- the possibility of shooting in continuous mode 
- instant results on the camera's LCD can be immediately discarded if not satisfactory 
- display of the pictures on the Internet or by printing in only a few hours. 
- picture processing, with a full range of photographic possibilities, such as sizing, cropping, etc. with appropriate software. I use Adobe Photoshop version 5.5. 

To be fair, one must also list the disadvantages: 
- rather long set-up time (the bird must cooperate and stay put for a few minutes) 
- depth-of-field is always minimal 
- does not work under the lower focusing limit of the telescope 
- limited film sensitivity (100-400 ASA) almost always requires sunlight for quality pictures 
- a writing delay between each shot of 2 to 8 seconds (depending on your CF card) 
- the LCD screen is difficult to view in bright sunlight, necessitating some sort of shading system 
- one has to have a computer to download, manipulate and print files 
- as with all computer technology, equipment bought today will be obsolete tomorrow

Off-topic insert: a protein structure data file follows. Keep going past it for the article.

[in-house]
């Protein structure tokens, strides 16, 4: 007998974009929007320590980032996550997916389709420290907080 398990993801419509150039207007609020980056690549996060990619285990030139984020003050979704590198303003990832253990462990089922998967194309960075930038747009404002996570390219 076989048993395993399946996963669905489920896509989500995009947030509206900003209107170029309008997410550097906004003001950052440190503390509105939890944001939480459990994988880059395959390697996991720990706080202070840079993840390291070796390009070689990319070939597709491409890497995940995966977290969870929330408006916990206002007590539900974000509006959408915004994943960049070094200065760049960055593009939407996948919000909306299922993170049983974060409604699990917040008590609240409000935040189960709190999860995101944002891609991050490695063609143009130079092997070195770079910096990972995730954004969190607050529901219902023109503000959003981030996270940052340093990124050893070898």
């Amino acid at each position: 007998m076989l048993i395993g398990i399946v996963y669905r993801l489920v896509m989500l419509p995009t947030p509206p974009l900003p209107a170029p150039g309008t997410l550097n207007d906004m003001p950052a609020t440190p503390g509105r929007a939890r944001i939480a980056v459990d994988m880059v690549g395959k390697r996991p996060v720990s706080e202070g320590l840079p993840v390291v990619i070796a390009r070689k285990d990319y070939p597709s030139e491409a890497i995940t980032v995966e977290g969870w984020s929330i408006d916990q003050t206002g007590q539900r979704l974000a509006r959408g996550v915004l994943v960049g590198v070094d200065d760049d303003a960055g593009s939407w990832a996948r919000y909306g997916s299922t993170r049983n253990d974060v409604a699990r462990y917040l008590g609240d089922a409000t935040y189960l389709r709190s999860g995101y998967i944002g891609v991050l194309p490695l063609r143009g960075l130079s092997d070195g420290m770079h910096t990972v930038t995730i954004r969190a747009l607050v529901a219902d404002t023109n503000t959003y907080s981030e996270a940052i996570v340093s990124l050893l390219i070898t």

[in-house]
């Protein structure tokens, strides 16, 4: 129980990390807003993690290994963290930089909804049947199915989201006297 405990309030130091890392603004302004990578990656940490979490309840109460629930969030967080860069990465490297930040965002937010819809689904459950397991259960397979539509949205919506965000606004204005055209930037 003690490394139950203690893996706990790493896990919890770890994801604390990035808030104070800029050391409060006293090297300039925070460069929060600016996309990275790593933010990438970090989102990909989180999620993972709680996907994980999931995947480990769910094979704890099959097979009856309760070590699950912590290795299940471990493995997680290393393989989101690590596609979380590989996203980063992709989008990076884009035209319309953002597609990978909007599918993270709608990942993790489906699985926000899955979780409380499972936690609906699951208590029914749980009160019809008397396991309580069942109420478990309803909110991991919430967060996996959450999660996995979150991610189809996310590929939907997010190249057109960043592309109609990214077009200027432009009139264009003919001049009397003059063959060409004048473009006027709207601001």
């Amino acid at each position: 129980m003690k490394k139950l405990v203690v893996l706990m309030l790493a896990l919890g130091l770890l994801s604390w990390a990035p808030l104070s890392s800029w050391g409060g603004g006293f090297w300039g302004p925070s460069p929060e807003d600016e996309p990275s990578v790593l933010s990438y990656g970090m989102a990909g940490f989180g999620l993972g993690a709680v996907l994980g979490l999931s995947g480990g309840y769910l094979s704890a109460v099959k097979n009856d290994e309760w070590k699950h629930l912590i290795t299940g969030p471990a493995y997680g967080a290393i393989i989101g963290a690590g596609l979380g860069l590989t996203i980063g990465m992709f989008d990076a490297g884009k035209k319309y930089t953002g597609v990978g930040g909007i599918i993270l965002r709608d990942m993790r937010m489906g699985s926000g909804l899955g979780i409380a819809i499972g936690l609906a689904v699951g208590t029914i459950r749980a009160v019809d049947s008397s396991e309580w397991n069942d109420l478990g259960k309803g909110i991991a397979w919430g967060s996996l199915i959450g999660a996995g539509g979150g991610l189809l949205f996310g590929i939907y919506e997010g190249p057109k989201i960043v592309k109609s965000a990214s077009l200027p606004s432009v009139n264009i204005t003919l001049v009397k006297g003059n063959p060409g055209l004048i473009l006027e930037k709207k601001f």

- with current technology (3.3 Megapixels), it is impossible to print quality pictures larger than A4. Prints larger than A4 (two-page presentation in magazine, for instance or a mural enlargement) will remain, but for how long, an exclusive territory of traditional 35 mm. 
- Digital photography also raises the question of the authenticity of the pictures. But of course, it is just as easy today to fake a silver photograph as it is a digital one. It all depends on the integrity of the photographer. 

A list of digital equipment is short and is limited to three essential elements: 

- a digital camera with a 3x zoom, capable of functioning in completely manual mode 
- Compact Flash memory cards (enough  to enable one to take all the needed pictures) 
- two sets of NiMh batteries with a charger